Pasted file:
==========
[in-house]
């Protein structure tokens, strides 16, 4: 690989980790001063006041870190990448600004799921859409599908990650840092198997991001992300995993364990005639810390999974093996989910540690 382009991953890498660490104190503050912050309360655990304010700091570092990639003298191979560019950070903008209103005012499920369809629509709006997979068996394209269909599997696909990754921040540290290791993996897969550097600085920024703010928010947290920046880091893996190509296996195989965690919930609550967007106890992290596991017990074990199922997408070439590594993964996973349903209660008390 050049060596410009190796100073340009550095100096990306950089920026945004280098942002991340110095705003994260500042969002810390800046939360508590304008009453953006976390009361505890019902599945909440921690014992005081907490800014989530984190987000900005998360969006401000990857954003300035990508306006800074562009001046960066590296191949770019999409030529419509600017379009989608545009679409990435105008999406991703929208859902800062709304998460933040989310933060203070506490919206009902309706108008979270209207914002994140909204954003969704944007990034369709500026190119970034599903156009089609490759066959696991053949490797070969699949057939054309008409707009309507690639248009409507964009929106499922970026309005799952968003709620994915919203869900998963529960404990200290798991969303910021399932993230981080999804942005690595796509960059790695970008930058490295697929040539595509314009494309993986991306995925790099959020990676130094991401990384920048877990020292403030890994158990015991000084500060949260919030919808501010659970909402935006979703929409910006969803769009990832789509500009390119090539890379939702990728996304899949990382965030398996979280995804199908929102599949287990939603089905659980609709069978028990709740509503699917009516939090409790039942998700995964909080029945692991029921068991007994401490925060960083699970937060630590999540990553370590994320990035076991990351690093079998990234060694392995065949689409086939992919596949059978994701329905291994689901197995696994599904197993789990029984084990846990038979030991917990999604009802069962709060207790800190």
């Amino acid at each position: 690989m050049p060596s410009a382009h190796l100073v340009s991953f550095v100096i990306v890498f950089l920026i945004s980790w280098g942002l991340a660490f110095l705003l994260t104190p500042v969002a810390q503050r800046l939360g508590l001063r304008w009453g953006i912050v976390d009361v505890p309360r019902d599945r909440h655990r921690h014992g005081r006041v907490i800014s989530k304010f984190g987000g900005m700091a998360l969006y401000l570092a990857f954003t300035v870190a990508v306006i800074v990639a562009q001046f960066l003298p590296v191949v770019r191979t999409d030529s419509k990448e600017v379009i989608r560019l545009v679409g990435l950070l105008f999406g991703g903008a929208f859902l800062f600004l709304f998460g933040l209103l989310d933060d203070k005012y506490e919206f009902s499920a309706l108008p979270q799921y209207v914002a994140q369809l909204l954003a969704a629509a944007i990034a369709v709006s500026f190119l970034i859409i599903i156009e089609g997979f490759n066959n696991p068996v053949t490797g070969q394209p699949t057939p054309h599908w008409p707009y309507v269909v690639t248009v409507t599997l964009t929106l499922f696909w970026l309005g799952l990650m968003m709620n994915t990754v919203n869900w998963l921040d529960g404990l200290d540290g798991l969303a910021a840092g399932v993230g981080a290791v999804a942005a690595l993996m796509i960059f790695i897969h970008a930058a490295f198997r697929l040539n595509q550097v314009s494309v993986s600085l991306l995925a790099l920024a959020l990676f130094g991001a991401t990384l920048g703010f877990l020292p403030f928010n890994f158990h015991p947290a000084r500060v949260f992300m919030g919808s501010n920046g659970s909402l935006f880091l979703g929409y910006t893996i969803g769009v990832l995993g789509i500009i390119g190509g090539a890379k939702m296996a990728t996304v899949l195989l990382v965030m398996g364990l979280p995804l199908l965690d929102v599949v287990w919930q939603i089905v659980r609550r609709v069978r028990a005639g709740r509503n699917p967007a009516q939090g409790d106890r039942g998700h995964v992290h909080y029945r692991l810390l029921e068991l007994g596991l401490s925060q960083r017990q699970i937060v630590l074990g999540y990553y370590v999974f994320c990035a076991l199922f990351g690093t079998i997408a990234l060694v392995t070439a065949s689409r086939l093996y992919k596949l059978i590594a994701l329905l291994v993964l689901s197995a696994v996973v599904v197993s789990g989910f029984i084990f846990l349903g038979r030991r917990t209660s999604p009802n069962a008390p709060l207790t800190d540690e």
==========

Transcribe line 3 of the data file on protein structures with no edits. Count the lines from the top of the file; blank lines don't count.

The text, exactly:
């Amino acid at each position: 690989m050049p060596s410009a382009h190796l100073v340009s991953f550095v100096i990306v890498f950089l920026i945004s980790w280098g942002l991340a660490f110095l705003l994260t104190p500042v969002a810390q503050r800046l939360g508590l001063r304008w009453g953006i912050v976390d009361v505890p309360r019902d599945r909440h655990r921690h014992g005081r006041v907490i800014s989530k304010f984190g987000g900005m700091a998360l969006y401000l570092a990857f954003t300035v870190a990508v306006i800074v990639a562009q001046f960066l003298p590296v191949v770019r191979t999409d030529s419509k990448e600017v379009i989608r560019l545009v679409g990435l950070l105008f999406g991703g903008a929208f859902l800062f600004l709304f998460g933040l209103l989310d933060d203070k005012y506490e919206f009902s499920a309706l108008p979270q799921y209207v914002a994140q369809l909204l954003a969704a629509a944007i990034a369709v709006s500026f190119l970034i859409i599903i156009e089609g997979f490759n066959n696991p068996v053949t490797g070969q394209p699949t057939p054309h599908w008409p707009y309507v269909v690639t248009v409507t599997l964009t929106l499922f696909w970026l309005g799952l990650m968003m709620n994915t990754v919203n869900w998963l921040d529960g404990l200290d540290g798991l969303a910021a840092g399932v993230g981080a290791v999804a942005a690595l993996m796509i960059f790695i897969h970008a930058a490295f198997r697929l040539n595509q550097v314009s494309v993986s600085l991306l995925a790099l920024a959020l990676f130094g991001a991401t990384l920048g703010f877990l020292p403030f928010n890994f158990h015991p947290a000084r500060v949260f992300m919030g919808s501010n920046g659970s909402l935006f880091l979703g929409y910006t893996i969803g769009v990832l995993g789509i500009i390119g190509g090539a890379k939702m296996a990728t996304v899949l195989l990382v965030m398996g364990l979280p995804l199908l965690d929102v599949v287990w919930q939603i089905v659980r609550r609709v069978r028990a005639g709740r509503n699917p967007a009516q939090g409790d106890r039942g998700h995964v992290h909080y029945r692991l810390l029921e068991l007994g596991l401490s925060q960083r017990q699970i937060v630590l074990g999540y990553y370590v999974f994320c990035a076991l199922f990351g690093t079998i997408a990234l060694v392995t070439a065949s689409r086939l093996y992919k596949l059978i590594a994701l329905l291994v993964l689901s197995a696994v996973v599904v197993s789990g989910f029984i084990f846990l349903g038979r030991r917990t209660s999604p009802n069962a008390p709060l207790t800190d540690e």